The Australian Capital Territory (ACT), home of the capital city Canberra has become the first Australian jurisdiction to decriminalise illicit drugs in small quantities.
Laws passed the Territory's parliament on Thursday, meaning people found with personal use amounts of nine different types of illicit drugs will not be criminally prosecuted.
Instead, they will be cautioned, fined or referred to a drug diversion program.
The substances decriminalised include heroin, cocaine and speed.
Health Minister Rachel Stephen-Smith said focusing on harm-minimisation rather than punishing drug users was the way forward.
"The ACT has led the nation with a progressive approach to reducing the harm caused by illicit drugs with a focus on diversion, access to treatment and rehabilitation and reducing the stigma attached to drug use," she said.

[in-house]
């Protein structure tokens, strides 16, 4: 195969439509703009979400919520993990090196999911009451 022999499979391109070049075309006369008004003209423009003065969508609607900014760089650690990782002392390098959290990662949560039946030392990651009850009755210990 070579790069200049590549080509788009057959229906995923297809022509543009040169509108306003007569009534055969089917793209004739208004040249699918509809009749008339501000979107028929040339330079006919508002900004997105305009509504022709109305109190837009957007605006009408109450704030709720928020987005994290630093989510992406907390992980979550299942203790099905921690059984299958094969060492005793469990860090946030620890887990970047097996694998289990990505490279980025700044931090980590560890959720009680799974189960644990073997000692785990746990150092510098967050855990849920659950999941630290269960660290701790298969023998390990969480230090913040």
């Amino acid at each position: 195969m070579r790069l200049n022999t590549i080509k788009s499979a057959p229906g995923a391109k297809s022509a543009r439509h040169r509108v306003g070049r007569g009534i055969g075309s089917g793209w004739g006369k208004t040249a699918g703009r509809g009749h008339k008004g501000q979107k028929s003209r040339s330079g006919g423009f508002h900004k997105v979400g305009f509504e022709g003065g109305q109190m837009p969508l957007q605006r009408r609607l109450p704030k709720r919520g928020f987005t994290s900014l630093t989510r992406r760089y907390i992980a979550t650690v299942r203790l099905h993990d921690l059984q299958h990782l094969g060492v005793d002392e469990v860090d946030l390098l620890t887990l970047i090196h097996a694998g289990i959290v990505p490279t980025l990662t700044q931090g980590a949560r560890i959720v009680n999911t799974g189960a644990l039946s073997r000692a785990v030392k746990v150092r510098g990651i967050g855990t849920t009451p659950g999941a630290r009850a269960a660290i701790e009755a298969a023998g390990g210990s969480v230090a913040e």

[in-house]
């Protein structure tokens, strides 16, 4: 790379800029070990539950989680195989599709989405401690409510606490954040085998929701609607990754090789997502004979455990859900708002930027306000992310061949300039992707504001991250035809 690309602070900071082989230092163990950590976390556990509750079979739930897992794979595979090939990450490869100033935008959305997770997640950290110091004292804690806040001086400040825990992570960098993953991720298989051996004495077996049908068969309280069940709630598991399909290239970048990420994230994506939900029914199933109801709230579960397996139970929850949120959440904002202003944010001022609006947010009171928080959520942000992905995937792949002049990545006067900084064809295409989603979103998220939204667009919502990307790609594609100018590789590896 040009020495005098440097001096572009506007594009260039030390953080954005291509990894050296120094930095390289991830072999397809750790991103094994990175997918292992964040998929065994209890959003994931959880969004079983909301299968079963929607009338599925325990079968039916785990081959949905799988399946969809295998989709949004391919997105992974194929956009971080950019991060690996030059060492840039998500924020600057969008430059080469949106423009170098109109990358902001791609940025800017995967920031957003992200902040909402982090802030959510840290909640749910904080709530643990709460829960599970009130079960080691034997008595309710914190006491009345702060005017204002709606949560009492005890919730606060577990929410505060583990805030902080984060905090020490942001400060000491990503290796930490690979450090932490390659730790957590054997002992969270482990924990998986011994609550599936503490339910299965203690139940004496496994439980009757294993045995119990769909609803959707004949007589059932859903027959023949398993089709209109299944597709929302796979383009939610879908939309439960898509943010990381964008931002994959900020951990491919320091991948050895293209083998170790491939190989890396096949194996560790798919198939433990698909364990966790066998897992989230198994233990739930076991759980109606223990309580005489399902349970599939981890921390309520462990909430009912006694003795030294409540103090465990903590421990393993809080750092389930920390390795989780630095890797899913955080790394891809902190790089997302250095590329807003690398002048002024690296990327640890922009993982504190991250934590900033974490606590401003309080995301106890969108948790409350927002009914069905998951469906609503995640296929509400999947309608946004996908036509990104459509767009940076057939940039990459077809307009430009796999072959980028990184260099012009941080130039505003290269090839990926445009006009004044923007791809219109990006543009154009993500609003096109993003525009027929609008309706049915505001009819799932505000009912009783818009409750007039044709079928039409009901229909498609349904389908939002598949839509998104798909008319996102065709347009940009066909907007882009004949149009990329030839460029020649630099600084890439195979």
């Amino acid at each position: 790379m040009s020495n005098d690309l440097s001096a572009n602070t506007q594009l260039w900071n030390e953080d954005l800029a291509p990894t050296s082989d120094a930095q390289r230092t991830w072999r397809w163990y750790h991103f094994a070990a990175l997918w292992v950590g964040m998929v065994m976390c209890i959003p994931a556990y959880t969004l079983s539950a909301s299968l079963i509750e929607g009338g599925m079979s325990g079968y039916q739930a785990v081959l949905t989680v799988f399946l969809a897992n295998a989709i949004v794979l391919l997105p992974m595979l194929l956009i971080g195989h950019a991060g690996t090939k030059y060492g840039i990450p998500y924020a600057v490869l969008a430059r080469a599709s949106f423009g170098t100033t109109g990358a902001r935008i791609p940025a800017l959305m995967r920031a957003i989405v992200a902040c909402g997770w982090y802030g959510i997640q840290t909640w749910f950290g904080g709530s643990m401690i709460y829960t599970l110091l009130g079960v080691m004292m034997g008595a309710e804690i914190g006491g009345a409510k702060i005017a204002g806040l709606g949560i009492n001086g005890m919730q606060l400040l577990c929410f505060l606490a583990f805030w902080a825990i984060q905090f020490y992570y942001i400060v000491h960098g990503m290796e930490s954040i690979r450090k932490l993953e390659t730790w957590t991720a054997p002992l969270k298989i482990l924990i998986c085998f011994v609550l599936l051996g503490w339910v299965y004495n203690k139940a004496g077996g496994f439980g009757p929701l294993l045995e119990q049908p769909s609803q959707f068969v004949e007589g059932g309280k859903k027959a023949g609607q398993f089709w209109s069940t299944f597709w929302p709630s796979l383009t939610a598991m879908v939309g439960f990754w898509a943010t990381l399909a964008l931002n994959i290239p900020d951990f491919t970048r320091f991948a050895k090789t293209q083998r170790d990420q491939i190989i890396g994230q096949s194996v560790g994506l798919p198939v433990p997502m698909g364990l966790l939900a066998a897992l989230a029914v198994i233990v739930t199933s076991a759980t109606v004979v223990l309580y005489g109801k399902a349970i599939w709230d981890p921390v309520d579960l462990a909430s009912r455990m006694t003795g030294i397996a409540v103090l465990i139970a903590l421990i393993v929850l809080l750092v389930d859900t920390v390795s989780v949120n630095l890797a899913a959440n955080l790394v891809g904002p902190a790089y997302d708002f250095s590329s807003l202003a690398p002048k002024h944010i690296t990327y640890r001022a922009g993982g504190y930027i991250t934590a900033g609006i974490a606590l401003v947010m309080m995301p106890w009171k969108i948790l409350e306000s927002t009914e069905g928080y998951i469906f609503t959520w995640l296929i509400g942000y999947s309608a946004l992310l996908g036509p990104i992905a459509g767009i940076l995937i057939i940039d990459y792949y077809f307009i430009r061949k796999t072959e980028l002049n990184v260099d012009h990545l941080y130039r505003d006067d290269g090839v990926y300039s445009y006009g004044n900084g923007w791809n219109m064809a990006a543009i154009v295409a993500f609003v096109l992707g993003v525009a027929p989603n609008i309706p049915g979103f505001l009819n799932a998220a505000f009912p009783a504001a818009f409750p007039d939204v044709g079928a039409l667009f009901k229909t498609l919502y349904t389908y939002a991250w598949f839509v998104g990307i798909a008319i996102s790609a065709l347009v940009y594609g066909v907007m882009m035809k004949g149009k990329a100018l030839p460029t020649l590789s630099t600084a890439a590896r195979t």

"This sensible reform is based on the expert advice that a health-focused, harm reduction approach delivers the best outcome for people using drugs."
There will be a 12-month transition period, meaning the laws won't kick in until October 2023.
The government said they would use the transition period to bolster oversight arrangements and train frontline workers, including the police.
However, Canberra Liberals deputy leader Jeremy Hanson has condemned the "radical" move.
He is arguing that the decision was not taken to the polls to allow residents of the ACT to decide, and will lead to more criminal activity in the territory.
"It wasn't taken to the community. It's going to lead to more crime. It's going to lead to more carnage on our roads," he told the ABC.
"It's not going to change the number of people going into the criminal justice system, and it's not going to fix the problem that we have now, which is not enough people being able to access treatment."